Fight Cancer with your Ubuntu Desktop or Server

The World Community Grid

So you have an extra server or two running your blog, doing — for the most part — nothing. Why not put that extra processing power to work?

The World Community Grid allows regular people (and also very geeky people) to donate their unused processing power to help advance scientific research that will cure diseases and create a sustainable future. Research aided by the World Community Grid ranges from detecting cancer to improving solar panels.

Computers tend to spend a lot of their time doing very little. Why not put them to work helping solve some very real problems like the Zika outbreak?

BOINC

We will be using a program called BOINC to allow the World Community Grid to use our idle processing power. BONIC will download tasks for our computer to perform and then upload the results. These tasks usually take between 3–4 hours to complete.

Fun fact! As of this writing, the combined power of all BOINC projects clocks in at about 140,000 TeraFLOPS. That’s compared to just 54,000 TeraFLOPS for the world’s most powerful super computer!

Step 1: Create an account

Before we can begin, you need to make an account by clicking here. Your World Community Grid account will allow you to see your device statistics, join a team, or even create a widget for your website!

After you have made your account, go to your profile page and copy the Account Key. We’ll need that later.

Step 2: Install BOINC

Now that it’s time to actually start! This tutorial will be assuming that you are running a Debian-based Linux computer like Debian, Ubuntu, Mint, or Elementary OS.

Install the client with the following commands:

sudo apt-get update
sudo apt-get install boinc-client

Now we need to tell the BOINC client that our computer should get work from the World Community Grid. Remember to replace the <Account Key> with your actual account key from earlier.

sudo -u boinc boinccmd — project_attach https://www.worldcommunitygrid.org <Account Key>

If you have a desktop computer, you can install the graphical version to manage and view the tasks that your computer is doing.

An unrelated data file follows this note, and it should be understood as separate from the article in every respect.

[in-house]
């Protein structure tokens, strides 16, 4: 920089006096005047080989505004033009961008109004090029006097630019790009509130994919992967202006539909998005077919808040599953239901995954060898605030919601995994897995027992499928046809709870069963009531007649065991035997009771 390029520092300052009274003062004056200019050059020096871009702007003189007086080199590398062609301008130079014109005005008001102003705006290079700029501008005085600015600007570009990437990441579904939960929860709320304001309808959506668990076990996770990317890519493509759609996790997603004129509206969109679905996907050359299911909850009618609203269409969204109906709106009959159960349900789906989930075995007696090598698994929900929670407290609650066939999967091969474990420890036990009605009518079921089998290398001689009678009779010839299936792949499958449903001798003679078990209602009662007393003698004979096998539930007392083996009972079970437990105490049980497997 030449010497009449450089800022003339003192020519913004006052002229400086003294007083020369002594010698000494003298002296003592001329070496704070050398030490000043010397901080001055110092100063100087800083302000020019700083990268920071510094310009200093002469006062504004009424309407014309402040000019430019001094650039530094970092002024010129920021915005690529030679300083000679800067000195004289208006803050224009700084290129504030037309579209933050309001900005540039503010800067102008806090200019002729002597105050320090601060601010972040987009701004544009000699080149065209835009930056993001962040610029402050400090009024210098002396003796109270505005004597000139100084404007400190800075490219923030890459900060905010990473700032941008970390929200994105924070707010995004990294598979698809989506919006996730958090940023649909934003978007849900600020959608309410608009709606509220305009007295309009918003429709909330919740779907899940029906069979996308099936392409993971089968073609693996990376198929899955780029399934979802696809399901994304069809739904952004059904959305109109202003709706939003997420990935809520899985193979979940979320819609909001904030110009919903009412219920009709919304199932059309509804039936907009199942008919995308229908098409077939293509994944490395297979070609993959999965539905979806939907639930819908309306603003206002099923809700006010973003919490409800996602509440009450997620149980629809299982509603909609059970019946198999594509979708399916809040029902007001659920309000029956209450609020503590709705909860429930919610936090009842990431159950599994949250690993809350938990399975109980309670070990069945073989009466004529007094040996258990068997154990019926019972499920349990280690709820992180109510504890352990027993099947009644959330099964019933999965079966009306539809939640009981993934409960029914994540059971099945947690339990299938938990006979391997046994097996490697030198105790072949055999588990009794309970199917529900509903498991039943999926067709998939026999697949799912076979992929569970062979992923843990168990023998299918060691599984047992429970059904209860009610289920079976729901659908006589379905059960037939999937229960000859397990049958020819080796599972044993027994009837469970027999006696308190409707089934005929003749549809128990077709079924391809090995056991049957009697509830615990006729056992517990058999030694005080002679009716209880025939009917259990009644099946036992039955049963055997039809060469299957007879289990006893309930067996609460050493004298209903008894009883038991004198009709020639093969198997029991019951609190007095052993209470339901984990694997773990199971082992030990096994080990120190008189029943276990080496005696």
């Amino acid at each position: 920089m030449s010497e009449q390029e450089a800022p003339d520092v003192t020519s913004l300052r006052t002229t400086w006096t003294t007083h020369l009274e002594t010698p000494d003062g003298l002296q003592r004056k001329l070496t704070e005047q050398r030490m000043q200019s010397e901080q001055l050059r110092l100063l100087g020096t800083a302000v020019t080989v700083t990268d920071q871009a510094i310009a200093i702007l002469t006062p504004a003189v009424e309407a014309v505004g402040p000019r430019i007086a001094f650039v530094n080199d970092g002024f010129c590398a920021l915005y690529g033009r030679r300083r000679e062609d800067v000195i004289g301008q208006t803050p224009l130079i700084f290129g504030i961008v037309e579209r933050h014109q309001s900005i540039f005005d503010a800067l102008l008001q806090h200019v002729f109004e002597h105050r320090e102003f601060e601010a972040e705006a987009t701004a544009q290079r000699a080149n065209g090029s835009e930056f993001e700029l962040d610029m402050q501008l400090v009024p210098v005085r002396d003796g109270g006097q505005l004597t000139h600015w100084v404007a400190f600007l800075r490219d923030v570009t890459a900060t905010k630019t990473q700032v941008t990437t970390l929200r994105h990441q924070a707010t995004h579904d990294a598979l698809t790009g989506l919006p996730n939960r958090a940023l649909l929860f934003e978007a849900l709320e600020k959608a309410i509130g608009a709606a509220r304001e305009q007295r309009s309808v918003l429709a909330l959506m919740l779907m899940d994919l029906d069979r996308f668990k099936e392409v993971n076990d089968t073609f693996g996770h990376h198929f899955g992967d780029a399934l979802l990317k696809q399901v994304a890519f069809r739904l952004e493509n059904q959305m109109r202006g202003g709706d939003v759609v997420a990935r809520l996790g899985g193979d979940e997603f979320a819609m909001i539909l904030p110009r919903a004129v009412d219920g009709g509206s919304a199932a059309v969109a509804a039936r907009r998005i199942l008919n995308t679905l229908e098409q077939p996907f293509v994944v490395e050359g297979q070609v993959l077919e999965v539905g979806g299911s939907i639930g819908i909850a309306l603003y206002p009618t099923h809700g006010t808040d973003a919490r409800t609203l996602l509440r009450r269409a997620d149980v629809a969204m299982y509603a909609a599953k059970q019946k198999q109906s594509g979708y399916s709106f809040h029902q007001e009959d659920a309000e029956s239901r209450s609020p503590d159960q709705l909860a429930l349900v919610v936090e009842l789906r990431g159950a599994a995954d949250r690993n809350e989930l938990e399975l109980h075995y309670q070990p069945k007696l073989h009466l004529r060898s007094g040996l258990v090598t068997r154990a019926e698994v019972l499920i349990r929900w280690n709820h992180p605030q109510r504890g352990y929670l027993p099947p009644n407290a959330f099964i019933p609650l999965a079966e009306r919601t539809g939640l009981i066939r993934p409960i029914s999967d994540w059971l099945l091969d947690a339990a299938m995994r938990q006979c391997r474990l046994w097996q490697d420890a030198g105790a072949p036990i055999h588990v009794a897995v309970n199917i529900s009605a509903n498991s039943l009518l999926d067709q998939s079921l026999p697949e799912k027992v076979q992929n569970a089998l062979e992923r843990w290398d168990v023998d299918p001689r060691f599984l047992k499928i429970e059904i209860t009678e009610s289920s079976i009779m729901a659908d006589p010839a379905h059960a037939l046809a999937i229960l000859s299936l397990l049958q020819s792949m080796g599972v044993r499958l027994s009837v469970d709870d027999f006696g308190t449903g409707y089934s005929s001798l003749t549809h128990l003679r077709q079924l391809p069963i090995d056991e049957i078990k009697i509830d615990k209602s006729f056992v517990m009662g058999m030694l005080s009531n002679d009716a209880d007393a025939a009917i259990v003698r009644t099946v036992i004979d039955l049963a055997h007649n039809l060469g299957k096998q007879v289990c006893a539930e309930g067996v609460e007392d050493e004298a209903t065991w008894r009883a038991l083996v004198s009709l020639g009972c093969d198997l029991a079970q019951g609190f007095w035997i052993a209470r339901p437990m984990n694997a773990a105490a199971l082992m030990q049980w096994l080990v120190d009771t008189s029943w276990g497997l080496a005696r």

sudo apt-get install boinc-manager

Step 3: Configure BOINC

If you are on a desktop computer, you can use the BOINC Manager application to configure the settings for when your computer should work on projects.

To change the amount of CPU that BOINC should use, open this file in your favorite text editor — mine is vim, but you can use nano too.

sudo vim /etc/boinc-client/global_prefs_override.xml

The file should look something like this; here you can change the CPU usage and set whether the computer should work while in use.

<global_preferences>
 …
 <run_if_user_active>1</run_if_user_active>
 <suspend_cpu_usage>50.000000</suspend_cpu_usage>
 <cpu_usage_limit>60.000000</cpu_usage_limit>
 …
</global_preferences>

The important setting in the file above is <cpu_usage_limit>. You can change this to set how much CPU it should use. On my server, I set this to 80.000000 which equals 80%, because it’s not doing much. On my laptop however, I have this set to 35% so that the fan does not turn on.

sudo systemctl restart boinc-client

Don’t forget to restart the service after you change these settings though!

Conclusion

Whether you participate for a day, a month, or a year; know that your computer is helping people do something amazing.

Find out about the ongoing research here, and don’t forget to check your stats here. As of this writing, my computers are generating 2,031.85 points per day.

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